Japan opens its doors to Indian IT pros
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Japan opens its doors to Indian IT pros

By SiliconIndia   |   Monday, 22 September 2003, 07:00 Hrs
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HYDERABAD: The boom in embedded software solutions worldwide has opened new avenues for Indian IT professionals, according to a report in Economic Times, a business daily in India.

Japan has emerged as the potential destination for Indian techies because of their superior technical skills and knowledge of English.

“Japan needs about 3 lakh IT engineers for its flourishing telecom and consumer electronics industry. Indians are strong in embedded technology. Another big plus is that they are proficient in English and can adapt themselves easily to new technology, mostly developed in the US. This gives them an edge over the Chinese and other Asians. These professionals get between Rs 1 lakh and Rs 1.5 lakh a month,” said Kazuhiko Nishida, director of I-POC, a placement company that trains Indian techies in Japanese and hires them for projects in that country.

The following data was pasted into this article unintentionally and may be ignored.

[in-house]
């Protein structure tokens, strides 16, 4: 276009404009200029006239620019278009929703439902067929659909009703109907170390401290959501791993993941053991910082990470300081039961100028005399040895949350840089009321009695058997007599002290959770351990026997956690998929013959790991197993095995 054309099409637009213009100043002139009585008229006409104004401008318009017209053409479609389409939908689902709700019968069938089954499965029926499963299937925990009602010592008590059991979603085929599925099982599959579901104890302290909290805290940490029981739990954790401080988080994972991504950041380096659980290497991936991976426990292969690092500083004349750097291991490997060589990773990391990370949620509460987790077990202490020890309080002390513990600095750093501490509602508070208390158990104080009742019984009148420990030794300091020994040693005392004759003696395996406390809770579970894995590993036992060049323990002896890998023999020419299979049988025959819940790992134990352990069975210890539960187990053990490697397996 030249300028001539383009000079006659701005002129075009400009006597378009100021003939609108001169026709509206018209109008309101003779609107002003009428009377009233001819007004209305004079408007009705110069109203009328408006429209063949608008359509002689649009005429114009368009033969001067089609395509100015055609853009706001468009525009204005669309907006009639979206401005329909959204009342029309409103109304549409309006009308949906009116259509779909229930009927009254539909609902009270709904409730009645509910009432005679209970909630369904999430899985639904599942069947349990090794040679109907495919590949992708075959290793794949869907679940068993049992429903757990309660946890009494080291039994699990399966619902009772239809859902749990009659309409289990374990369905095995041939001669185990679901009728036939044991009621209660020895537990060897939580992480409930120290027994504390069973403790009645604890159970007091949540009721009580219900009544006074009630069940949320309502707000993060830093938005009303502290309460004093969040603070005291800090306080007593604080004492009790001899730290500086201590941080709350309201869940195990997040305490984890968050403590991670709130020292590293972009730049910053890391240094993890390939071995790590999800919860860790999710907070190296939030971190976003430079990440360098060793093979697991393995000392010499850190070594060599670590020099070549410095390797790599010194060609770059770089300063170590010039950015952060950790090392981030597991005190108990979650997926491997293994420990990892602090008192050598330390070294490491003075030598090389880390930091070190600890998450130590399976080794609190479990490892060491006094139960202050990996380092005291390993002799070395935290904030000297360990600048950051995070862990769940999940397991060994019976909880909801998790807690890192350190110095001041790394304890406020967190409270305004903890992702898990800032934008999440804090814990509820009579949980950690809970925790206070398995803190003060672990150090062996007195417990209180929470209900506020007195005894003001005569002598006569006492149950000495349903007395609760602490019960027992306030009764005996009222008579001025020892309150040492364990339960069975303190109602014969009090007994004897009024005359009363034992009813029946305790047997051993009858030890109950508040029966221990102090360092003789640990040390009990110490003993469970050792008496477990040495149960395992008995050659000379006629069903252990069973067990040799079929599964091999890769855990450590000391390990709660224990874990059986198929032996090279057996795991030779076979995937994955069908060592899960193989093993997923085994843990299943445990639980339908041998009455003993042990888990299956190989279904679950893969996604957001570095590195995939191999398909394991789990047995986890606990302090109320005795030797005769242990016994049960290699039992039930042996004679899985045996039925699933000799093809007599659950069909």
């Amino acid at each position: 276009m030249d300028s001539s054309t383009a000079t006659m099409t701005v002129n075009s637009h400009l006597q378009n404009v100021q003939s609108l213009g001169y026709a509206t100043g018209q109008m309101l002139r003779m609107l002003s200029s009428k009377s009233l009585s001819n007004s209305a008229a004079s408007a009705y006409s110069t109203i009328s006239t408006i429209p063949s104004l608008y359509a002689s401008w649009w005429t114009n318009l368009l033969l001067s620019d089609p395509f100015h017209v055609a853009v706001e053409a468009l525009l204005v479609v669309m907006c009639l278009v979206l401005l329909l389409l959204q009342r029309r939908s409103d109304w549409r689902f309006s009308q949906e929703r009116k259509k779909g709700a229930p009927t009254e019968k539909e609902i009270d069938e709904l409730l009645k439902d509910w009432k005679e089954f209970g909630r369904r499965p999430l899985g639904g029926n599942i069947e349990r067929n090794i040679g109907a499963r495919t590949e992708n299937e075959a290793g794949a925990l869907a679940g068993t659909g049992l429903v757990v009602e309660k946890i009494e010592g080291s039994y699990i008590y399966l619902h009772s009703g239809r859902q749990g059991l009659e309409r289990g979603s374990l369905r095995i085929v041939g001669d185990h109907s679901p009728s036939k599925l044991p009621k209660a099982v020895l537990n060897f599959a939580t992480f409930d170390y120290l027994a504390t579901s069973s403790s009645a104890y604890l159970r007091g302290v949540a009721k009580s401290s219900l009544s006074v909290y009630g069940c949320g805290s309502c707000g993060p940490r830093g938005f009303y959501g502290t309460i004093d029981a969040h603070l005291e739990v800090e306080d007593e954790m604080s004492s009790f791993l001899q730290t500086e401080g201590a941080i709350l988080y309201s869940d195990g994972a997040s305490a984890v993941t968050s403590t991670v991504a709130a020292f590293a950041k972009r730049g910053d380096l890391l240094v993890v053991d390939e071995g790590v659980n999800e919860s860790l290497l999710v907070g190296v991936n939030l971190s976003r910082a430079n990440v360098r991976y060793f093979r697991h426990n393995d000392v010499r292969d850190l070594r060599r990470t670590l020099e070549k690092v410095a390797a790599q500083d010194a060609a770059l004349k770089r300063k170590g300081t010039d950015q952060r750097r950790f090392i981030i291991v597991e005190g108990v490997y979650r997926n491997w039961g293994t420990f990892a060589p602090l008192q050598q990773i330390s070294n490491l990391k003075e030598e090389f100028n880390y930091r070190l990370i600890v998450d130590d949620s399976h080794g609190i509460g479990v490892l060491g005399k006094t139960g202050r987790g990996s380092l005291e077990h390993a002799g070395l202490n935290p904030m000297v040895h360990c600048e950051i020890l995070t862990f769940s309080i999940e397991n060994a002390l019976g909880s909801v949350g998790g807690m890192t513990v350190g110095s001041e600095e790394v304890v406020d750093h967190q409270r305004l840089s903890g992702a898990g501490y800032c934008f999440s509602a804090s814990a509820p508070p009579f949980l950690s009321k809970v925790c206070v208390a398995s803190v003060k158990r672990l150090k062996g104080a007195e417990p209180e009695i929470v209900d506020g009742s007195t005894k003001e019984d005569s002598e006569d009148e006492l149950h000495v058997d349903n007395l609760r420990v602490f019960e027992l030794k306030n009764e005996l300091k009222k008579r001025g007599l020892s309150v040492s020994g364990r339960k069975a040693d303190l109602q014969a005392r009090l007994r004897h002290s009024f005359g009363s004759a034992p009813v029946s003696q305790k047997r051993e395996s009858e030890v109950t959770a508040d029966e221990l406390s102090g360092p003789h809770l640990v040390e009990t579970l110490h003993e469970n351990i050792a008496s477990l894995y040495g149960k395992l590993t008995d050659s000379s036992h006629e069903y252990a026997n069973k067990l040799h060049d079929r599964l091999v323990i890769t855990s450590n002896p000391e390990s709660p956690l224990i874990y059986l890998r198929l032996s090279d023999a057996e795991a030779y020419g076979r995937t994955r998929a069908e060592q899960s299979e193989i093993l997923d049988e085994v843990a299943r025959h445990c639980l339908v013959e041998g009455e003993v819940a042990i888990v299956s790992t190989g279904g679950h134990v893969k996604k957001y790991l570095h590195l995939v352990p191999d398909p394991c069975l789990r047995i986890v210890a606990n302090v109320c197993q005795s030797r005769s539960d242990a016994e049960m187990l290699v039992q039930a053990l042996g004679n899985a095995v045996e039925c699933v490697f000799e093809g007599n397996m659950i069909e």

I-POC has so far sent 80 engineers to Japan after training them at its centres in Pune and Hyderabad. Many of them have joined a software park at Gifu.

The company plans to send 200 more such professionals in the next two years in view of the “growing demand for Indians” there.

Right now, about 1,500 Indians work in Japan. But this figure is bound to jump in the next few years, Nishida said.

Besides, this would also lead to the creation of new jobs in India with the setting up of offshore development centres, he added. “A significant portion of IT projects would be outsourced in future.

The presence of a strong pool of Indian IT workers with knowledge about Japanese IT vocabulary and that country’s market would definitely help in moving the work here,” he observed.

However, Indian IT companies have advised caution before joining the Japanese bandwagon. J A Chowdary of Portal Player India Ex-Employees (Pinexe) acknowledged the demand for embedded solutions in Japan but expressed concern over the continuing recession in that country.

“Japan has been plagued by recession since late 90s. Several Japanese companies are offlaying their workers. So job security cannot be taken for granted. But outsourcing to India might become a reality. It also makes good business for the Japanese companies as they can save money that way,” he explained.



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